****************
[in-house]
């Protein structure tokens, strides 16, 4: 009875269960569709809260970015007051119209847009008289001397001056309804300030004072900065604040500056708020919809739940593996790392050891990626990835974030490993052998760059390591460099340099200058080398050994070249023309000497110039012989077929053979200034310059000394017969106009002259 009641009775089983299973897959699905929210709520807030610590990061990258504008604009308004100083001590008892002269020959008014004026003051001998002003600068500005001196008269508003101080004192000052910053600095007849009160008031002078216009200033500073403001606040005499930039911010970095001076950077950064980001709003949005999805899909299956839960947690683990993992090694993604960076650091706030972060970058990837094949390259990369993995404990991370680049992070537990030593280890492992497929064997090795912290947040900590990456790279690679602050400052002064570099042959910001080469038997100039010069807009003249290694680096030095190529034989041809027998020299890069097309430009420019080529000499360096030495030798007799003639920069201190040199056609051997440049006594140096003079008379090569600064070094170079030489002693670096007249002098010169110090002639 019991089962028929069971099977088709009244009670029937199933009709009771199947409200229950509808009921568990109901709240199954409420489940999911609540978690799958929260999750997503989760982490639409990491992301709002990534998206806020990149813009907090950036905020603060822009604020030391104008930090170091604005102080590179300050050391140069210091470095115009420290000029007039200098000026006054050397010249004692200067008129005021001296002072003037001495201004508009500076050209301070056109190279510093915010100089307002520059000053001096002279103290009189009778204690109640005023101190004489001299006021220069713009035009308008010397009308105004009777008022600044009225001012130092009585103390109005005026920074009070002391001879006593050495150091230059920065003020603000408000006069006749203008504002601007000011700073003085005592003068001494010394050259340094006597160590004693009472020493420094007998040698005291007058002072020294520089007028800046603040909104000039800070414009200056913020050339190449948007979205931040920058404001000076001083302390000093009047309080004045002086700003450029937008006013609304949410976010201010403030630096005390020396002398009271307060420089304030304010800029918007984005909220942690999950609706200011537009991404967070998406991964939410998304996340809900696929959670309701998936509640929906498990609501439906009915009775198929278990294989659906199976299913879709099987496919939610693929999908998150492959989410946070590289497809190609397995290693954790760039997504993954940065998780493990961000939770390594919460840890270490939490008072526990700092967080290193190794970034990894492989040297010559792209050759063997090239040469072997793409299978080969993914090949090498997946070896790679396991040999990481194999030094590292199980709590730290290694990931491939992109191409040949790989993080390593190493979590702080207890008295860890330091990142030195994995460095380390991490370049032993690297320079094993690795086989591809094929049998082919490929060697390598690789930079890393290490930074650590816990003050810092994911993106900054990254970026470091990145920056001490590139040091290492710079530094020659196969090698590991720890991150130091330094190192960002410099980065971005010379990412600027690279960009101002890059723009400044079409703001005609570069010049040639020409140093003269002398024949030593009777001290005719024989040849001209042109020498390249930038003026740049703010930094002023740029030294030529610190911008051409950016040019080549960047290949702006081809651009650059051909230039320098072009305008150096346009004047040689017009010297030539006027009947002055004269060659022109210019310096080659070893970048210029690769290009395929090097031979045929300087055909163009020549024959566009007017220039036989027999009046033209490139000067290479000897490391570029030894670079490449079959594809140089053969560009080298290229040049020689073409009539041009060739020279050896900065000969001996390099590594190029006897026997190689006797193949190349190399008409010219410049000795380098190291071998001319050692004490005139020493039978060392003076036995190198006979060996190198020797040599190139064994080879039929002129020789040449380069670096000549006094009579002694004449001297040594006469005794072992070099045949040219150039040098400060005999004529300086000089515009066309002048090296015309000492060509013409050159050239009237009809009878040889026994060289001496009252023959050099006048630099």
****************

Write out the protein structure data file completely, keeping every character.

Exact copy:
[in-house]
């Protein structure tokens, strides 16, 4: 009875269960569709809260970015007051119209847009008289001397001056309804300030004072900065604040500056708020919809739940593996790392050891990626990835974030490993052998760059390591460099340099200058080398050994070249023309000497110039012989077929053979200034310059000394017969106009002259 009641009775089983299973897959699905929210709520807030610590990061990258504008604009308004100083001590008892002269020959008014004026003051001998002003600068500005001196008269508003101080004192000052910053600095007849009160008031002078216009200033500073403001606040005499930039911010970095001076950077950064980001709003949005999805899909299956839960947690683990993992090694993604960076650091706030972060970058990837094949390259990369993995404990991370680049992070537990030593280890492992497929064997090795912290947040900590990456790279690679602050400052002064570099042959910001080469038997100039010069807009003249290694680096030095190529034989041809027998020299890069097309430009420019080529000499360096030495030798007799003639920069201190040199056609051997440049006594140096003079008379090569600064070094170079030489002693670096007249002098010169110090002639 019991089962028929069971099977088709009244009670029937199933009709009771199947409200229950509808009921568990109901709240199954409420489940999911609540978690799958929260999750997503989760982490639409990491992301709002990534998206806020990149813009907090950036905020603060822009604020030391104008930090170091604005102080590179300050050391140069210091470095115009420290000029007039200098000026006054050397010249004692200067008129005021001296002072003037001495201004508009500076050209301070056109190279510093915010100089307002520059000053001096002279103290009189009778204690109640005023101190004489001299006021220069713009035009308008010397009308105004009777008022600044009225001012130092009585103390109005005026920074009070002391001879006593050495150091230059920065003020603000408000006069006749203008504002601007000011700073003085005592003068001494010394050259340094006597160590004693009472020493420094007998040698005291007058002072020294520089007028800046603040909104000039800070414009200056913020050339190449948007979205931040920058404001000076001083302390000093009047309080004045002086700003450029937008006013609304949410976010201010403030630096005390020396002398009271307060420089304030304010800029918007984005909220942690999950609706200011537009991404967070998406991964939410998304996340809900696929959670309701998936509640929906498990609501439906009915009775198929278990294989659906199976299913879709099987496919939610693929999908998150492959989410946070590289497809190609397995290693954790760039997504993954940065998780493990961000939770390594919460840890270490939490008072526990700092967080290193190794970034990894492989040297010559792209050759063997090239040469072997793409299978080969993914090949090498997946070896790679396991040999990481194999030094590292199980709590730290290694990931491939992109191409040949790989993080390593190493979590702080207890008295860890330091990142030195994995460095380390991490370049032993690297320079094993690795086989591809094929049998082919490929060697390598690789930079890393290490930074650590816990003050810092994911993106900054990254970026470091990145920056001490590139040091290492710079530094020659196969090698590991720890991150130091330094190192960002410099980065971005010379990412600027690279960009101002890059723009400044079409703001005609570069010049040639020409140093003269002398024949030593009777001290005719024989040849001209042109020498390249930038003026740049703010930094002023740029030294030529610190911008051409950016040019080549960047290949702006081809651009650059051909230039320098072009305008150096346009004047040689017009010297030539006027009947002055004269060659022109210019310096080659070893970048210029690769290009395929090097031979045929300087055909163009020549024959566009007017220039036989027999009046033209490139000067290479000897490391570029030894670079490449079959594809140089053969560009080298290229040049020689073409009539041009060739020279050896900065000969001996390099590594190029006897026997190689006797193949190349190399008409010219410049000795380098190291071998001319050692004490005139020493039978060392003076036995190198006979060996190198020797040599190139064994080879039929002129020789040449380069670096000549006094009579002694004449001297040594006469005794072992070099045949040219150039040098400060005999004529300086000089515009066309002048090296015309000492060509013409050159050239009237009809009878040889026994060289001496009252023959050099006048630099």